Puerto Ricans are facing new and ongoing threats to health, safety, and the economy, including those that stem from the spread of Covid-19. The deadly global pandemic has brought widespread economic disruption, all while the medical system continues to recover from recent shocks. Many in Puerto Rico lack homes or safe places due to ongoing earthquakes including a 5.4 magnitude tremor that shook the island earlier this spring, destroying buildings and again knocking out power. With warmer water temperatures and hurricane season upon us, the potential impact of overlapping disasters can cause deep anxiety among citizens.
Laudably, Puerto Rico moved quickly to lock down public activity due to Covid-19 while continuing to manufacture essential medical supplies and expedite stimulus for vulnerable individuals. With numerous vaccines, medicines, and critical medical equipment produced on the island, Puerto Ricans drive the national response to Covid-19. Nonprofit groups and businesses have found ways to support those without work and protect public safety. The community spirit needed to respond to these threats can be found everywhere one looks.
However, responding to these disasters and restarting the economy will also require an effective, efficient, and resilient power grid. During a lockdown, power becomes even more essential, keeping the lights on at essential businesses, medical equipment running at hospitals, and families connected for work and school at home, but limited progress has been achieved to strengthen the grid after Hurricane Maria. Power generation remains reliant on fossil fuels, electricity prices are volatile, and Puerto Ricans continue to experience persistent outages despite paying high rates. And recent choices for the power system could create new risks, while missing an opportunity for real resilience.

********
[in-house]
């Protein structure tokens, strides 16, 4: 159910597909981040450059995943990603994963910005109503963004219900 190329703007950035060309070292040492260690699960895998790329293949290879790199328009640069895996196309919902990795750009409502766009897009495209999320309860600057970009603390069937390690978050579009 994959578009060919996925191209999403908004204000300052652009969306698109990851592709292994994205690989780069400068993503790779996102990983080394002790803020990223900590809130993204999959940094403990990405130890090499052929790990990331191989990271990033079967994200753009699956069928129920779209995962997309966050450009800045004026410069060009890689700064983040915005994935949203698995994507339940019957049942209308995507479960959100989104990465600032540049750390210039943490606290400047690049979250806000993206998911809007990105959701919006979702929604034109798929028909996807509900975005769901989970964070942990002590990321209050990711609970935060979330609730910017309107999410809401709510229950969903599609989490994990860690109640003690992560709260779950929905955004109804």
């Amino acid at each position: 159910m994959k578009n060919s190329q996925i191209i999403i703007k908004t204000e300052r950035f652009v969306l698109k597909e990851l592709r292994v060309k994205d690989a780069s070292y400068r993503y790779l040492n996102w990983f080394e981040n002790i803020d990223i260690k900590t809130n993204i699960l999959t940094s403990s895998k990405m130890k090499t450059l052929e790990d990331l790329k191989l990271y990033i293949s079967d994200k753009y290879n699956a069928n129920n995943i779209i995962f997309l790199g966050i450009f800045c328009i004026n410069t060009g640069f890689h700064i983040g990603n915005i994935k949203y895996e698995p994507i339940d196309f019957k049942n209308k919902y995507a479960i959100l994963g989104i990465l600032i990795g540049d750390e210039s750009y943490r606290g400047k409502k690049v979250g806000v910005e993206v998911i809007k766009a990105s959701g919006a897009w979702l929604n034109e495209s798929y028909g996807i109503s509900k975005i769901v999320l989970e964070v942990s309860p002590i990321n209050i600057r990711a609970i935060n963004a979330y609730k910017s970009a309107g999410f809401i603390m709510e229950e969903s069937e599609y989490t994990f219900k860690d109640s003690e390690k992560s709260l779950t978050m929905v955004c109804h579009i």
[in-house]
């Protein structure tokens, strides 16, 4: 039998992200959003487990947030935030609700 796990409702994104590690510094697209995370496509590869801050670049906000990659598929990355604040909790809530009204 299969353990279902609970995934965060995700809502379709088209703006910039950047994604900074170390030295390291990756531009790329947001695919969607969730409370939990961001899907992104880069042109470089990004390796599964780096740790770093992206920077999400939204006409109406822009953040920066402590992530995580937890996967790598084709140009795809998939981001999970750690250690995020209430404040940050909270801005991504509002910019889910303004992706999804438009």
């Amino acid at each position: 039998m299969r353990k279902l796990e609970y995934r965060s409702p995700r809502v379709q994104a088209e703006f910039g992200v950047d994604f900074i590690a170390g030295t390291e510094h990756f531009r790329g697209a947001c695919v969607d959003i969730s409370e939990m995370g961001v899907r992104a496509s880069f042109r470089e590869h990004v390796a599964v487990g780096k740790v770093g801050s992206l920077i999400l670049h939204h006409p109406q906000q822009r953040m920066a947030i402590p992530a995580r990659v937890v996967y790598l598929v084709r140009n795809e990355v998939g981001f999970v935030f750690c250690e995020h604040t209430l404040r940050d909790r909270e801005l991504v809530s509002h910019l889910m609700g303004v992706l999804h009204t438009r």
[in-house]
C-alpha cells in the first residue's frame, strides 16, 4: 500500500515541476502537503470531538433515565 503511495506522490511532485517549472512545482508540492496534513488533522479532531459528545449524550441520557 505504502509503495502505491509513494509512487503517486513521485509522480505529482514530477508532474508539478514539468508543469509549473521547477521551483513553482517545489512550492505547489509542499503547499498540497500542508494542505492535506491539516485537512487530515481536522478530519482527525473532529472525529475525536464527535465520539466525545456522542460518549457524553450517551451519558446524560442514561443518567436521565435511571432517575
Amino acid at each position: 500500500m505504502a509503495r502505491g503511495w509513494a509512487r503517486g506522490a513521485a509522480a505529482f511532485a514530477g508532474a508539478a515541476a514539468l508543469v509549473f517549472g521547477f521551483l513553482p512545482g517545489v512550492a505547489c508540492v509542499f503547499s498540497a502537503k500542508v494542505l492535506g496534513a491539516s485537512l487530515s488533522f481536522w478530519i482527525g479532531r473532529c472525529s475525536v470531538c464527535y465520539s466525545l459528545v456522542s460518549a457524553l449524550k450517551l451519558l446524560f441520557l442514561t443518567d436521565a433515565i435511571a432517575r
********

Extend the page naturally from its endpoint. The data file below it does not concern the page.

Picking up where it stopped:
When combined with batteries, renewable energy investments can improve resilience of the system.
In 2019 and throughout this year, Puerto Rico has been planning for the improved grid of the future in the appropriate integrated resource planning process. Yet the Puerto Rico Electric Power Authority (PREPA) has acted in advance of that process to expedite investments in gas power, particularly a project in San Juan and new “emergency” generation at twelve distributed sites across the island, the latter of which PREPA now says has been scrapped. PREPA has stated that these gas sites will be financed by FEMA, but electricity customers must pay if this support does not materialize.
PREPA’s own analysis shows that when combined with batteries, renewable energy investments can improve resilience of the system. Unlike these gas plants, solar and battery-powered microgrids are not dependent on deliveries of fuel, which can be significantly disrupted in a hurricane or earthquake.
Solar and batteries aren’t just more reliable, they also reduce costs. In the Integrated Resource Plan (IRP) process, PREPA found that renewable energy and energy efficiency are the most cost-effective options. In the recent IRP’s recommended “Energy System Modernization” scenario, baseload costs are projected to decline over 5 percent between 2019 and 2025 “…primarily due to the retirement of older generation and the addition of solar and storage.” (Puerto Rico Integrated Resource Plan Rev. 2, 6/7/2019, p. 8-53).